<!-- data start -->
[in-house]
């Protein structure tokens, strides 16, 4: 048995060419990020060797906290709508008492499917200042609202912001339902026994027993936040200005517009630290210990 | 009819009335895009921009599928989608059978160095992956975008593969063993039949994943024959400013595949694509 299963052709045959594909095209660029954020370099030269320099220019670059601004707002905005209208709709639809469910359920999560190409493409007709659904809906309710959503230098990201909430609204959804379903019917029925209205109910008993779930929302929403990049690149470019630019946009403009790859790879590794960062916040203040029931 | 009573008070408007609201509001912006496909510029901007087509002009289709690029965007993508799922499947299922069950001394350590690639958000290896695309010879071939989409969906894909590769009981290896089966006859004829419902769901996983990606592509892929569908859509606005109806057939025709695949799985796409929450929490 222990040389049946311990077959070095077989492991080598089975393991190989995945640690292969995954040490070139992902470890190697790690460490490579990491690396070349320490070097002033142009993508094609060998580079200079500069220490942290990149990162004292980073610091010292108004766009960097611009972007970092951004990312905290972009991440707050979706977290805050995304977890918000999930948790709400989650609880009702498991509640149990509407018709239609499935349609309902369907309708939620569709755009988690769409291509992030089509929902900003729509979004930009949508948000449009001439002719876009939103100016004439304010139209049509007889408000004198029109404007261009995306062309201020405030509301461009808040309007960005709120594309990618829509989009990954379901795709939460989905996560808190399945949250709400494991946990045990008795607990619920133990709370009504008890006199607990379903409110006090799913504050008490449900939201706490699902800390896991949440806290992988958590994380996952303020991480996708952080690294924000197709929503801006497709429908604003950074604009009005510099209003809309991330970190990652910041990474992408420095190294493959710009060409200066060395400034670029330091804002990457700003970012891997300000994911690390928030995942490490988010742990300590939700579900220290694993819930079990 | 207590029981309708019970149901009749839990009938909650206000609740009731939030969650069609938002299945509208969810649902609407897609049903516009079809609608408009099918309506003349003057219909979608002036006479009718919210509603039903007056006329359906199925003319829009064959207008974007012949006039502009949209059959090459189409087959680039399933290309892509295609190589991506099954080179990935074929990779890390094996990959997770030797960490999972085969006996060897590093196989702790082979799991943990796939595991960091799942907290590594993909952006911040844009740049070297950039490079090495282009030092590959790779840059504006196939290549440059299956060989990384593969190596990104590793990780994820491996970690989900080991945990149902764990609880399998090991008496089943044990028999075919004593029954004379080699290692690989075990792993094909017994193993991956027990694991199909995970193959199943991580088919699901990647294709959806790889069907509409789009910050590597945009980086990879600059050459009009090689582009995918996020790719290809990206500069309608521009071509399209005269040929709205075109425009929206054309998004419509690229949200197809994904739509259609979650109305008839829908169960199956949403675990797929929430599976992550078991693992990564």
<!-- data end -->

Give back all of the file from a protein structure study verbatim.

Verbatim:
[in-house]
């Protein structure tokens, strides 16, 4: 048995060419990020060797906290709508008492499917200042609202912001339902026994027993936040200005517009630290210990 | 009819009335895009921009599928989608059978160095992956975008593969063993039949994943024959400013595949694509 299963052709045959594909095209660029954020370099030269320099220019670059601004707002905005209208709709639809469910359920999560190409493409007709659904809906309710959503230098990201909430609204959804379903019917029925209205109910008993779930929302929403990049690149470019630019946009403009790859790879590794960062916040203040029931 | 009573008070408007609201509001912006496909510029901007087509002009289709690029965007993508799922499947299922069950001394350590690639958000290896695309010879071939989409969906894909590769009981290896089966006859004829419902769901996983990606592509892929569908859509606005109806057939025709695949799985796409929450929490 222990040389049946311990077959070095077989492991080598089975393991190989995945640690292969995954040490070139992902470890190697790690460490490579990491690396070349320490070097002033142009993508094609060998580079200079500069220490942290990149990162004292980073610091010292108004766009960097611009972007970092951004990312905290972009991440707050979706977290805050995304977890918000999930948790709400989650609880009702498991509640149990509407018709239609499935349609309902369907309708939620569709755009988690769409291509992030089509929902900003729509979004930009949508948000449009001439002719876009939103100016004439304010139209049509007889408000004198029109404007261009995306062309201020405030509301461009808040309007960005709120594309990618829509989009990954379901795709939460989905996560808190399945949250709400494991946990045990008795607990619920133990709370009504008890006199607990379903409110006090799913504050008490449900939201706490699902800390896991949440806290992988958590994380996952303020991480996708952080690294924000197709929503801006497709429908604003950074604009009005510099209003809309991330970190990652910041990474992408420095190294493959710009060409200066060395400034670029330091804002990457700003970012891997300000994911690390928030995942490490988010742990300590939700579900220290694993819930079990 | 207590029981309708019970149901009749839990009938909650206000609740009731939030969650069609938002299945509208969810649902609407897609049903516009079809609608408009099918309506003349003057219909979608002036006479009718919210509603039903007056006329359906199925003319829009064959207008974007012949006039502009949209059959090459189409087959680039399933290309892509295609190589991506099954080179990935074929990779890390094996990959997770030797960490999972085969006996060897590093196989702790082979799991943990796939595991960091799942907290590594993909952006911040844009740049070297950039490079090495282009030092590959790779840059504006196939290549440059299956060989990384593969190596990104590793990780994820491996970690989900080991945990149902764990609880399998090991008496089943044990028999075919004593029954004379080699290692690989075990792993094909017994193993991956027990694991199909995970193959199943991580088919699901990647294709959806790889069907509409789009910050590597945009980086990879600059050459009009090689582009995918996020790719290809990206500069309608521009071509399209005269040929709205075109425009929206054309998004419509690229949200197809994904739509259609979650109305008839829908169960199956949403675990797929929430599976992550078991693992990564």